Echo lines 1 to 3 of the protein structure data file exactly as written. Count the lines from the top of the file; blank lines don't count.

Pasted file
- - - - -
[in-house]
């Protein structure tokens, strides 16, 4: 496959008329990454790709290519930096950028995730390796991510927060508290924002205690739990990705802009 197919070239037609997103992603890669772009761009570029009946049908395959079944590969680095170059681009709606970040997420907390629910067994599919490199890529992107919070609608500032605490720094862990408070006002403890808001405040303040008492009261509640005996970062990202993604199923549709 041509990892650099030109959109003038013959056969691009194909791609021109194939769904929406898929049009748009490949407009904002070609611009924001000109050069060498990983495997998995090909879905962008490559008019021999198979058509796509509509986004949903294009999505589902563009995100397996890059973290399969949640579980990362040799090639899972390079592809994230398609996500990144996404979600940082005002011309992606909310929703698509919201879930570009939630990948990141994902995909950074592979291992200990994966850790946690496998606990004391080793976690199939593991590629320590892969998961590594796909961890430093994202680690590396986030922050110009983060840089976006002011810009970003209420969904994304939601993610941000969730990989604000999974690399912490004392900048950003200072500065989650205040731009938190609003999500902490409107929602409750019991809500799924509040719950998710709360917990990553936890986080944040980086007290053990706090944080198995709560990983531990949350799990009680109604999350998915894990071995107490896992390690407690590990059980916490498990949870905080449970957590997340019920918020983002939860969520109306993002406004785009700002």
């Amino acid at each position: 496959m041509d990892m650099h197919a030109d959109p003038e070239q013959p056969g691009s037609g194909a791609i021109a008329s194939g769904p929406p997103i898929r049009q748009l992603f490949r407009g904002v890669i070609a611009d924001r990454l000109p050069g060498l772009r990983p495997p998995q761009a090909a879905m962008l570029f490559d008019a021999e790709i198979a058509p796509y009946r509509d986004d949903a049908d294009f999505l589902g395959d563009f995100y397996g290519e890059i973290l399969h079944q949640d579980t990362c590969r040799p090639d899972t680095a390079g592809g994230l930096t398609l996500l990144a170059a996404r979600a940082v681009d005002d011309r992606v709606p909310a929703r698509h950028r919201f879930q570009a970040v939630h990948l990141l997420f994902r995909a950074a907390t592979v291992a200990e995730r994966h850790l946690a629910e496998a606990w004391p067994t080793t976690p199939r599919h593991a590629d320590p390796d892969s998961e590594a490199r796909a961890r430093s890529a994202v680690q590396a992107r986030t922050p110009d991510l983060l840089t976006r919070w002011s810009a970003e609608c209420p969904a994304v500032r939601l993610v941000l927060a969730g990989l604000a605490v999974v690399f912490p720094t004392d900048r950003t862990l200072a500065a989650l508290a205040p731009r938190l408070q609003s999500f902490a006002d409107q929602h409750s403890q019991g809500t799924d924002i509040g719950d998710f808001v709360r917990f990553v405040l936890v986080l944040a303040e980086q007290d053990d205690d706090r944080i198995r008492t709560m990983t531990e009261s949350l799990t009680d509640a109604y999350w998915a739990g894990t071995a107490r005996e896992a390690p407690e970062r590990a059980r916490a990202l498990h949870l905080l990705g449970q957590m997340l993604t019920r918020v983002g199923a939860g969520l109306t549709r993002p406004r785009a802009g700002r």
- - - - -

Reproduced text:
[in-house]
């Protein structure tokens, strides 16, 4: 496959008329990454790709290519930096950028995730390796991510927060508290924002205690739990990705802009 197919070239037609997103992603890669772009761009570029009946049908395959079944590969680095170059681009709606970040997420907390629910067994599919490199890529992107919070609608500032605490720094862990408070006002403890808001405040303040008492009261509640005996970062990202993604199923549709 041509990892650099030109959109003038013959056969691009194909791609021109194939769904929406898929049009748009490949407009904002070609611009924001000109050069060498990983495997998995090909879905962008490559008019021999198979058509796509509509986004949903294009999505589902563009995100397996890059973290399969949640579980990362040799090639899972390079592809994230398609996500990144996404979600940082005002011309992606909310929703698509919201879930570009939630990948990141994902995909950074592979291992200990994966850790946690496998606990004391080793976690199939593991590629320590892969998961590594796909961890430093994202680690590396986030922050110009983060840089976006002011810009970003209420969904994304939601993610941000969730990989604000999974690399912490004392900048950003200072500065989650205040731009938190609003999500902490409107929602409750019991809500799924509040719950998710709360917990990553936890986080944040980086007290053990706090944080198995709560990983531990949350799990009680109604999350998915894990071995107490896992390690407690590990059980916490498990949870905080449970957590997340019920918020983002939860969520109306993002406004785009700002």
């Amino acid at each position: 496959m041509d990892m650099h197919a030109d959109p003038e070239q013959p056969g691009s037609g194909a791609i021109a008329s194939g769904p929406p997103i898929r049009q748009l992603f490949r407009g904002v890669i070609a611009d924001r990454l000109p050069g060498l772009r990983p495997p998995q761009a090909a879905m962008l570029f490559d008019a021999e790709i198979a058509p796509y009946r509509d986004d949903a049908d294009f999505l589902g395959d563009f995100y397996g290519e890059i973290l399969h079944q949640d579980t990362c590969r040799p090639d899972t680095a390079g592809g994230l930096t398609l996500l990144a170059a996404r979600a940082v681009d005002d011309r992606v709606p909310a929703r698509h950028r919201f879930q570009a970040v939630h990948l990141l997420f994902r995909a950074a907390t592979v291992a200990e995730r994966h850790l946690a629910e496998a606990w004391p067994t080793t976690p199939r599919h593991a590629d320590p390796d892969s998961e590594a490199r796909a961890r430093s890529a994202v680690q590396a992107r986030t922050p110009d991510l983060l840089t976006r919070w002011s810009a970003e609608c209420p969904a994304v500032r939601l993610v941000l927060a969730g990989l604000a605490v999974v690399f912490p720094t004392d900048r950003t862990l200072a500065a989650l508290a205040p731009r938190l408070q609003s999500f902490a006002d409107q929602h409750s403890q019991g809500t799924d924002i509040g719950d998710f808001v709360r917990f990553v405040l936890v986080l944040a303040e980086q007290d053990d205690d706090r944080i198995r008492t709560m990983t531990e009261s949350l799990t009680d509640a109604y999350w998915a739990g894990t071995a107490r005996e896992a390690p407690e970062r590990a059980r916490a990202l498990h949870l905080l990705g449970q957590m997340l993604t019920r918020v983002g199923a939860g969520l109306t549709r993002p406004r785009a802009g700002r």